Anna Ngo’s weekly arts diary
Opening this Saturday at Red Shed in Palm Beach is the exhibition Twelve Waiheke Paintings by Colin Beardon, a series of 12 acrylic works that Colin created for his 2018 calendar.
Set in the familiar locales of Palm Beach, Onetangi, Rocky Bay, Oneroa, Putiki Bay and Whakanewha, the paintings were completed over a period of two years, the same length of time it’s been since he last issued a calendar. But fans of Colin’s signature graphic style will agree that it’s been worth the wait.
While many of the pieces are a continuation of the style and subject matter of his previous work, some notable developments can be seen.
“Onetangi, Onetangi Hall, Putiki Bay and Palm Beach are all about well-known places on the island and are rendered in the flat, delineated style that I have used for several years,” Colin says. “But Oneroa Bay, which features flax flowers and a tui, is obviously not about the location at all, and the two paintings set in Whakanewha are similarly more about nature itself than their location.”
Dawn: Storm Clouds over Coromandel, which debuted at the Red Shed’s Waiheke Open Exhibition last April, represents a definite shift in style. Colin describes the work as “much more loosely rendered and atmospheric, in both senses of the word.” Absent are the defining lines while colour, softness and depth are used to great effect to create an ethereal yet subdued sky that hints at a celestial being.
On Onetangi Beach, on the other hand, attempts to capture a moment of a dog walking on wet sand. “In both of these works, there is a more subtle effect of layering that is largely absent from my more formal work and suggests perhaps a new direction for the future.”
Colin’s 2018 calendar will be available for purchase for $40 at the exhibition, which will feature 10 original paintings and two canvas prints standing in for two works that have already sold. “I want people to see the relationship of the paintings to the calendar,” he says. (Colin’s 2016 calendar sold out as well.)
From mid-October, the calendar will also be available at the Red Shed, Palm Beach Dairy, Ostend Dairy and other locations around the island.
Colin’s Twelve Waiheke Paintings show begins at 4pm and all are welcome. The Red Shed, at 74A Palm Road in Palm Beach (next to Palm Beach Hall), is currently open Saturdays and Sundays from 1pm to 4pm. Starting 21 October, its hours will extend to 10am to 4pm.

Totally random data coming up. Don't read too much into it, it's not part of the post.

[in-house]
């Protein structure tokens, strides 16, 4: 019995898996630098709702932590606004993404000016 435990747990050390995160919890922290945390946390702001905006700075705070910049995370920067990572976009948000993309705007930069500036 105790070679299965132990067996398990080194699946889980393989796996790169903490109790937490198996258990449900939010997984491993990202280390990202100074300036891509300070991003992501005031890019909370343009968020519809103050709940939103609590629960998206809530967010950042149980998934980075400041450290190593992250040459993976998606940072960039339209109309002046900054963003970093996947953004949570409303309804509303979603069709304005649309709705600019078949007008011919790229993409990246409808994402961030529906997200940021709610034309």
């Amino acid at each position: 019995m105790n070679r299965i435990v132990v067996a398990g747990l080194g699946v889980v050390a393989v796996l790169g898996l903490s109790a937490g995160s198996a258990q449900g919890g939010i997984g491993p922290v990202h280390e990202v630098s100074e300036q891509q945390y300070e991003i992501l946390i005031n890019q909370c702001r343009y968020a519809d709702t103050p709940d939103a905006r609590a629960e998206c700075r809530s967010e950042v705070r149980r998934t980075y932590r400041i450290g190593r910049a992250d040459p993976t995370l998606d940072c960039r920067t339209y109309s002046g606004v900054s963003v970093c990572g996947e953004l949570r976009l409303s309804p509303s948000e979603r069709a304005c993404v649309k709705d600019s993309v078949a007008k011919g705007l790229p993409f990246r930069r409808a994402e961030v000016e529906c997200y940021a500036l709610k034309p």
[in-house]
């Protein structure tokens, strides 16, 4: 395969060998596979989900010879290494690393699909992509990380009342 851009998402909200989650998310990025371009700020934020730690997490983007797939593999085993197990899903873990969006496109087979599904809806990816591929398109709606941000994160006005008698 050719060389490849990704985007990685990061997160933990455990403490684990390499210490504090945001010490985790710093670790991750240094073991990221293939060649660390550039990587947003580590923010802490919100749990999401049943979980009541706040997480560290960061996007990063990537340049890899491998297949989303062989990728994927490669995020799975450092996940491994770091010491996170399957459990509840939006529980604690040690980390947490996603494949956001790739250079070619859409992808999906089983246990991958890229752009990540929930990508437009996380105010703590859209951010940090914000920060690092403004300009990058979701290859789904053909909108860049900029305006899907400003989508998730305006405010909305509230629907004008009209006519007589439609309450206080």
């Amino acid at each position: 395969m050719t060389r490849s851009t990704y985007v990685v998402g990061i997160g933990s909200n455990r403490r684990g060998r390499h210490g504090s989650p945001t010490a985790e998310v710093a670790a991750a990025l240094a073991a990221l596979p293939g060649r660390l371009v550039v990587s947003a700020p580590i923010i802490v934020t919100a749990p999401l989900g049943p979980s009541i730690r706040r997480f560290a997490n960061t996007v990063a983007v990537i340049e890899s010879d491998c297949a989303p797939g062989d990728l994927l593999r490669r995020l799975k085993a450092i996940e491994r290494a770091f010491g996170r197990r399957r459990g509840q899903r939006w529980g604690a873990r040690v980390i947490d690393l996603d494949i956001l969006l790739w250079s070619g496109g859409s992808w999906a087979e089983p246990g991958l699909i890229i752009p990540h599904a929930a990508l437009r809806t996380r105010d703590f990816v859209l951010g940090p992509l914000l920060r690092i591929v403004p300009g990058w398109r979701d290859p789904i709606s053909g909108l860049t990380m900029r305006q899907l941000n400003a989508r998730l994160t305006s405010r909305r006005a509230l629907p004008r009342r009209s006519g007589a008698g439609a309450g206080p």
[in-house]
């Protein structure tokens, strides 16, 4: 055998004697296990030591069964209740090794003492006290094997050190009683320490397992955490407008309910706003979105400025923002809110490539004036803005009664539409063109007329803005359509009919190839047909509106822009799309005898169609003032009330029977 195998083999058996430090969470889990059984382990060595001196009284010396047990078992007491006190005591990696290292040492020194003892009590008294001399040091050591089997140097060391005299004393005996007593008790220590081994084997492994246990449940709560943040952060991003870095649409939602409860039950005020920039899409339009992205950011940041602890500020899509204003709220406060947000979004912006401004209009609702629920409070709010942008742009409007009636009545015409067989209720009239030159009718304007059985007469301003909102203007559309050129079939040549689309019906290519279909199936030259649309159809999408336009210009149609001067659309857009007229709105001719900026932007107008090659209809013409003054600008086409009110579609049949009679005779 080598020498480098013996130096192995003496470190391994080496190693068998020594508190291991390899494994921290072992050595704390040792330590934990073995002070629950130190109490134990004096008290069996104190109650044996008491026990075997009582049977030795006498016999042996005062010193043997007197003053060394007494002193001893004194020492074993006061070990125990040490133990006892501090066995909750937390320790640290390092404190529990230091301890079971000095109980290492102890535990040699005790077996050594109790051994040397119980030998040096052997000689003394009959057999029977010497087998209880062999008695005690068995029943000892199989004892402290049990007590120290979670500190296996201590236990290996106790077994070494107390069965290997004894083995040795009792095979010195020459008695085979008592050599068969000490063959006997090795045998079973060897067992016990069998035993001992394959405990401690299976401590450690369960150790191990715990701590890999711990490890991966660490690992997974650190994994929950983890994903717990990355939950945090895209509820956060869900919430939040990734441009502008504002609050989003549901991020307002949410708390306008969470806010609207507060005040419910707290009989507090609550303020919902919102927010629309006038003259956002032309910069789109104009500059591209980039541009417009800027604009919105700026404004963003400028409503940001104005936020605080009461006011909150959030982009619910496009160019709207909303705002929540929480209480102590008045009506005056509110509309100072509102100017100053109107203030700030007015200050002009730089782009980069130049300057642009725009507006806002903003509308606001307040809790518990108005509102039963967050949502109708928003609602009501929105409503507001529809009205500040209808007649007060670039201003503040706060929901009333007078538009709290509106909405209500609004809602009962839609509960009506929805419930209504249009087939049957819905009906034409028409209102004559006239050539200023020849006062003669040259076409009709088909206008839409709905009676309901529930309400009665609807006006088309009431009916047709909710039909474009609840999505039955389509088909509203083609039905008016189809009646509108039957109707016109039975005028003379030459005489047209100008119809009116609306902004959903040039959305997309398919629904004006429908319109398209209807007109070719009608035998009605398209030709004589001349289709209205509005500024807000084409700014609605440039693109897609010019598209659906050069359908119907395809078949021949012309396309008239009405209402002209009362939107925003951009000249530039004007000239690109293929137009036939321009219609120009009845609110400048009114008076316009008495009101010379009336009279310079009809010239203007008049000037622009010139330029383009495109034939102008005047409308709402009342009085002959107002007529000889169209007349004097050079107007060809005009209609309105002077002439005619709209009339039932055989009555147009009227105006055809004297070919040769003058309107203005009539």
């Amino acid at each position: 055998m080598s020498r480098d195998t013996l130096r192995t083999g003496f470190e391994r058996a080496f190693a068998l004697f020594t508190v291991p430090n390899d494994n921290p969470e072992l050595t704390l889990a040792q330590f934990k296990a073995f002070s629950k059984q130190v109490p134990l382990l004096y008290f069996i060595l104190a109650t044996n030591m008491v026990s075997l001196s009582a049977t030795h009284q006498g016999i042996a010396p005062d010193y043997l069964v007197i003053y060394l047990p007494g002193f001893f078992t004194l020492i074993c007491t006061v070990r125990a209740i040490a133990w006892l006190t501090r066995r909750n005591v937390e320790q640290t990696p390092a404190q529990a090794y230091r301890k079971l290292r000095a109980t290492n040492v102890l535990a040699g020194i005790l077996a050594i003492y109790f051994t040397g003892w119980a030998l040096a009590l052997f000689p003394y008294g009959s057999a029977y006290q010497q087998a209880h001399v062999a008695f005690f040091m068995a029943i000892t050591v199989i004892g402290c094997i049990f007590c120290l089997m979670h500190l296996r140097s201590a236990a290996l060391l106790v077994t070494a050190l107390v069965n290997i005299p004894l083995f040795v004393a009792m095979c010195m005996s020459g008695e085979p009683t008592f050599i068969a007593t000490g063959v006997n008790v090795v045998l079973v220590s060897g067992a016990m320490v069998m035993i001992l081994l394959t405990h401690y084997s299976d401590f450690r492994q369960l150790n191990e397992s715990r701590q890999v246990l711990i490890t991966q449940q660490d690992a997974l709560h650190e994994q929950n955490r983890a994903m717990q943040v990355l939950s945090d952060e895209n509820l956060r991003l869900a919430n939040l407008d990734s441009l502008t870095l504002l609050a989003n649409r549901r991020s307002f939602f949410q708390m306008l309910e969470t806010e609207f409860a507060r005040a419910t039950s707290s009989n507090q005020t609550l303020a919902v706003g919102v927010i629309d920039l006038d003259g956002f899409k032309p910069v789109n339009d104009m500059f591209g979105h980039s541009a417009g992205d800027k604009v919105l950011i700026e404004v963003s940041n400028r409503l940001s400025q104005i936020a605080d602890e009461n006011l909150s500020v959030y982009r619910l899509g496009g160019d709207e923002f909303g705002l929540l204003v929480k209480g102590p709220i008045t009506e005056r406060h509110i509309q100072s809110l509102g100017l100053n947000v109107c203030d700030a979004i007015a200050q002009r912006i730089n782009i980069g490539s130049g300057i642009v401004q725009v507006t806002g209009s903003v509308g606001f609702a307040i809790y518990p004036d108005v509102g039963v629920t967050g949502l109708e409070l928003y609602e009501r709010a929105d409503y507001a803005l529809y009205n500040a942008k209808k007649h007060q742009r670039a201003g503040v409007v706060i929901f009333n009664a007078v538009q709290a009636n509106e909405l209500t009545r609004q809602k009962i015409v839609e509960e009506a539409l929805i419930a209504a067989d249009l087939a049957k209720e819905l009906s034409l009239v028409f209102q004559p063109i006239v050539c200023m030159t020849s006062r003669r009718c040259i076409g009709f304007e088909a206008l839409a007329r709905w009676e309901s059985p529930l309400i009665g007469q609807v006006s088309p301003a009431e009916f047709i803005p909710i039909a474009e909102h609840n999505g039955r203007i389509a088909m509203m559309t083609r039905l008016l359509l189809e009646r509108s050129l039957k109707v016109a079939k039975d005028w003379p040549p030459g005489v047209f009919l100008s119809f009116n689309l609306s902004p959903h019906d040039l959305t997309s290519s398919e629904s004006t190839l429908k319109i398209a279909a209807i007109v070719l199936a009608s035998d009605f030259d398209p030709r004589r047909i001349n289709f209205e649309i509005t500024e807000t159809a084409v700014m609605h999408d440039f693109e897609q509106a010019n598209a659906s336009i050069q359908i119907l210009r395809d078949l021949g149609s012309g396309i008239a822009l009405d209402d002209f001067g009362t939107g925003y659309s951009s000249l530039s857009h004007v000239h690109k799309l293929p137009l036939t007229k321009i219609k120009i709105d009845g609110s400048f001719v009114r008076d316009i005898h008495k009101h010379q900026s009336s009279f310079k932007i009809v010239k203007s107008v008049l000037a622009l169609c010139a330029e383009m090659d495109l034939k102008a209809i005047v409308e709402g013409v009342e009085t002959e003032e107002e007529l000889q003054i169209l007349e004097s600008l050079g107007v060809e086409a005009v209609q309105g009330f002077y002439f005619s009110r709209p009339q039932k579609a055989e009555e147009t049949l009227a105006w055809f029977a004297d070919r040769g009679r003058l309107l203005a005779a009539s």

On 14 October, the Waiheke Community Housing Trust is holding its Houseathon, a sleep-out in response to the island’s housing crisis. Participants will ‘sleep rough’ on cardboard or in their cars in the Artworks Courtyard from 6pm till 8am the next day, aiming for $200 per person in pledges. The Houseathon’s goal is to raise funds for a section with a cottage and for a neighbouring section that will be used for affordable housing.
Getting behind this very important cause is a cadre of Waiheke artists, who have generously donated works for auction. An estimated 15 works in a variety of media will be on display outside Waiheke Living in Ostend for prospective bidders to view leading up to the auction, which will be held the day after the sleep-out, on 15 October.
“It will be good to go along and see this spontaneous exhibition in the foyer of Waiheke Living,” says participating artist Nora West. “There are some very good works there and you can pick up a bargain.”
In line with the cause, works available for sale feature a house theme as interpreted by artists including Miranda Hawthorn and Katie Trinkle-Legge. At press time, details of the auction were still being finalised.
On Sunday 8 October, the Waiheke Community Gallery is hosting a free workshop, a tribute to New Zealand’s foremost textile artist, Malcolm Harrison, who lived out his final days on Waiheke.
Tutored by Joan Hamilton, a well-known quilter in her own right, a group of 10 participants will make a small wall hanging or cushion cover inspired by Malcolm’s works currently on display in the main gallery. The workshop, which is already enrolled to capacity and currently has a waiting list, is a follow-up to July’s successful Zero Waste Fashion workshop led by local fashion designer Jeanine Clarkin and Galina Joukova, a fashion technician at AUT University.
Those unable to take part in the workshop can still find a wealth of inspiration in Malcolm’s many tapestries, quilts, embroideries and ink drawings, which remain on display until 16 October.
In one of his earliest quilts, Hommage à Rousseau, Malcolm himself finds inspiration in the French post-impressionist painter. Rousseau’s 1908 work The Football Players is represented in the centre panel of this incredibly detailed and colourful work, which appears to be among his first to combine an art element with technique.
The Waiheke Community Art Gallery is open daily from 10am to 4pm. • Anna Ngo